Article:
Their goal: to continue to work with us if we would stop bothering them. Trust them to do their job. Stop contacting them. The trouble is, we don’t trust them to do their job. I, Nancy Drew, was the one who discovered the first adoption match was a fraud. ME. By doing a five second Google search. During the meeting, we learned that they consider Googling an expectant mother’s name an invasion of privacy and they don’t do it. I asked them if they regretted having that particular policy in place after spending untold amounts of money on the adoption fraud couple. The adoption coordinator looked thoughtful. The agency owner looked proud. “No, I don’t,” she said. “I won’t ask our birth mothers to sign a release for the Google. It just scares people away if they think you don’t trust them. We still work with couples we suspect of fraud, anyway. In fact, we are still working with the couple you found out about. Because you never know, they may change their mind after all and place after the baby is born. And our focus is on that baby, all the way through the birth.”  I think this was supposed to sound altruistic, but the truth is there is no shortage of agencies that would gladly find a placement for an infant, and collect the hefty finder’s fee in the process. Might I add, if someone admits to scamming you, good business sense would dictate you run far, and you run fast. Or, if you’re this agency, keep working with the couple that admitted they want all their expenses paid, please and thank you, even though they never had any intention of considering adoption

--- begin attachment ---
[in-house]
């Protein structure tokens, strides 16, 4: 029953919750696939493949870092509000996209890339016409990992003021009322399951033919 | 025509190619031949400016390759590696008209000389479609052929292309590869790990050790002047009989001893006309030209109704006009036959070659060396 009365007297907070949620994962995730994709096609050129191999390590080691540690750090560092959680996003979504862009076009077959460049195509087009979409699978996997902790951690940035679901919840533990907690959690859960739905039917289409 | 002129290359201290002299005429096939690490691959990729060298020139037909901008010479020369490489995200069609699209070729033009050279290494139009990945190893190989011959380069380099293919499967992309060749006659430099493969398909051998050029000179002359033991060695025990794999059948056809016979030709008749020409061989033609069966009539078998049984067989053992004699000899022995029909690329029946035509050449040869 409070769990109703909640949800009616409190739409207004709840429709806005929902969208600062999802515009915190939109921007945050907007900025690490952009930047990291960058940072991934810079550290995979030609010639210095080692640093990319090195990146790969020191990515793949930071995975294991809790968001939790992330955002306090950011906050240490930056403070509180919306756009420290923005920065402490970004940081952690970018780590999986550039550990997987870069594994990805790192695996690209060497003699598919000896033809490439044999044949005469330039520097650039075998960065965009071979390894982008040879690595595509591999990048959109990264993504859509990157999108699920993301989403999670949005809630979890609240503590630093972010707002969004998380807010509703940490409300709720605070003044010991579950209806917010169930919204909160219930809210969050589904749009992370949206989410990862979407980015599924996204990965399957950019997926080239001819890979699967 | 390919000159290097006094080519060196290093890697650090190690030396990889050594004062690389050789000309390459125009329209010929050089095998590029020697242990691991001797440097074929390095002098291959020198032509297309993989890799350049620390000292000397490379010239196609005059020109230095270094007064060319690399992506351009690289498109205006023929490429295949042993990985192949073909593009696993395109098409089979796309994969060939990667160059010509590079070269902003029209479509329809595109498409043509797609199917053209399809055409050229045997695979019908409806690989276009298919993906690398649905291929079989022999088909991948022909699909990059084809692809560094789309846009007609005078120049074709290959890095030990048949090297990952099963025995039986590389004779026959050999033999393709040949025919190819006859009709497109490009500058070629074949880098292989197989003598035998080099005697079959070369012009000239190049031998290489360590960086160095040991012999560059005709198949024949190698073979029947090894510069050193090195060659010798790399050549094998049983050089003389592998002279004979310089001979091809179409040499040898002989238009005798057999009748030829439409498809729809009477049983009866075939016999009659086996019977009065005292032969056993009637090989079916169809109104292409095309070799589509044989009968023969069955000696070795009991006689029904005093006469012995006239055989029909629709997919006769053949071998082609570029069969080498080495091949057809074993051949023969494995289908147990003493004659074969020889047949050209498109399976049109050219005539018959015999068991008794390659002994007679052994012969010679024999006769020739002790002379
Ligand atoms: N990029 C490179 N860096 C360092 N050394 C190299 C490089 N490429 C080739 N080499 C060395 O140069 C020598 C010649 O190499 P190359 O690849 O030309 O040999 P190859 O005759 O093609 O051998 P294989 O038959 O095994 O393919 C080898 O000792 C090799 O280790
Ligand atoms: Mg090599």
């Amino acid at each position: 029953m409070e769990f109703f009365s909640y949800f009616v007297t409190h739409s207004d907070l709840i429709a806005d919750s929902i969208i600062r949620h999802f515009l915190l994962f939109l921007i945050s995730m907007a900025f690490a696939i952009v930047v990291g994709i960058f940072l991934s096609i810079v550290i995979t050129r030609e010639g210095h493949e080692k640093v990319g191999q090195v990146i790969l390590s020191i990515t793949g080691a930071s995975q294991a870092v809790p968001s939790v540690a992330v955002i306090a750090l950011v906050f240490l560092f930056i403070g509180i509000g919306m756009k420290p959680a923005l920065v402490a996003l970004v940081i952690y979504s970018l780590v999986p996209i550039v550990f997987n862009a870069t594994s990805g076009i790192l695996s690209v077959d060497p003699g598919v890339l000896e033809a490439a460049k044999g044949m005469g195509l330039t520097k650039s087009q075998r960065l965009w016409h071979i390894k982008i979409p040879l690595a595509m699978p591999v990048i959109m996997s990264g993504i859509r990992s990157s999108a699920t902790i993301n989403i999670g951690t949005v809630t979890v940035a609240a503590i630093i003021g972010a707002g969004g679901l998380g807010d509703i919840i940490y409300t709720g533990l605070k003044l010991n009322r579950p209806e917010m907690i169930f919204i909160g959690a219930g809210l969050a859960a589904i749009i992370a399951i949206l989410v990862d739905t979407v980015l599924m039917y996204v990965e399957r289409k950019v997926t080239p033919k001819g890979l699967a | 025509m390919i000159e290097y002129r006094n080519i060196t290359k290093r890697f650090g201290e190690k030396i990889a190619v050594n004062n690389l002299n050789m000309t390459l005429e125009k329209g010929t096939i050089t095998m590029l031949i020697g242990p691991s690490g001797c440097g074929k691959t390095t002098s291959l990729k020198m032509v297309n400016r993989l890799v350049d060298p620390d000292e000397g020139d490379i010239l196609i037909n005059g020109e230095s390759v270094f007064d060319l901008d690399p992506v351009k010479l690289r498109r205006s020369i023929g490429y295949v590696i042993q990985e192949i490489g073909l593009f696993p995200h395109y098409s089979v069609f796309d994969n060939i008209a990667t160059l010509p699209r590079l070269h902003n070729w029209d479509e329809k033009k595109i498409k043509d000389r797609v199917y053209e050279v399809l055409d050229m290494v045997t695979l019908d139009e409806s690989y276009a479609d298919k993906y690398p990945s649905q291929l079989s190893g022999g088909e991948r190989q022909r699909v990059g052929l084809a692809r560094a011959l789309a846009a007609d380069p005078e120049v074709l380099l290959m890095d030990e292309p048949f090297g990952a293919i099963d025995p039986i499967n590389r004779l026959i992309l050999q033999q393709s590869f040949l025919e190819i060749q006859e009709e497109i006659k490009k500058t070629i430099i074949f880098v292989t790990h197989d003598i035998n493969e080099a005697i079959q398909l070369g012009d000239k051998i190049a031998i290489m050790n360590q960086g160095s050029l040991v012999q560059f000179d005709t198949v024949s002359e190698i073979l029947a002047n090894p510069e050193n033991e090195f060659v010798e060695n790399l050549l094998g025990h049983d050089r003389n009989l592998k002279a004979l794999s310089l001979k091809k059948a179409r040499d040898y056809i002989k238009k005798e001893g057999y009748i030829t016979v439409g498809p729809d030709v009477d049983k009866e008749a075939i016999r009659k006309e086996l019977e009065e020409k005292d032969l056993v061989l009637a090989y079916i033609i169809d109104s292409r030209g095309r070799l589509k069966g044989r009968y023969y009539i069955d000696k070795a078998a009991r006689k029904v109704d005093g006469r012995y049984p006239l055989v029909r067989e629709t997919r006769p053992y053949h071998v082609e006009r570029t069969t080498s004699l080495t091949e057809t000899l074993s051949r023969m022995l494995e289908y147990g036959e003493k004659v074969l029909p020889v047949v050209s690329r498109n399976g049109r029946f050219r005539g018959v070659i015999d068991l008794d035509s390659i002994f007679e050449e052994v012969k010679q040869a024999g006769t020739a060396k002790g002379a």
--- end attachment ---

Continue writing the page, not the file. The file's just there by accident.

As you might expect, it was not reassuring to hear that our agency is still working with the couple that have actually admitted to the fraudulent behavior. The hubs and I were badly betrayed by the couple, but the agency is still working with them?  Is it okay that we find that a bit strange? We also learned that adoption fraud is quite common in our agency due to the adamant refusal of “the Google” and that it is something to be expected during an adoption journey with the Adoption Agency. 

Did I mention I almost vaulted out of my seat when she mentioned “the Google?”  A business owner, in the year 2015, believes she needs a signed consent form to Google a person’s name. I don’t even know where to begin describing how disturbed I am that this is someone’s reality, and now I’m an unwilling part of it. 

Near the end of the meeting, when it became clear that the hubs and I did not find our communication requests unreasonable, and when they could hide their utter disdain for us no longer, we reached an impasse. The owner badly wanted us to quit. She wanted it bad. She kept leading us to it and then trailing off…it reminded me of two high school kids trying to break up, but the instigator won’t pull the trigger. It was strange, and fit right nicely in with the overall theme of the meeting. 

According to their contract, they can fire us as clients at their leisure.  She didn’t do that, either. I suspect it’s because that would look pretty bad for the agency. After all, who wants to sign on with an agency that has a reputation for firing their clients after they have paid a good chunk of money up front? Probably no one. And that’s when I realized they are basically stuck with us, regardless of their desire to fire us. 

As of this moment, I assume we are still represented by this agency. We haven’t heard anything to the contrary since our meeting that accomplished nothing. 

My hope is that other people may learn from this and have a better adoption experience than we have had. The process is hard enough by itself, and deeply emotional under the best of circumstances. Hire an agency that has a support person for the expectant mother, but also has a separate support system for the adoptive parents. You want your agency to work for you, not actively against you. Not all agencies are created equal, so make sure to do your research with a list of what is important to you within reach. Consider this a cautionary tale.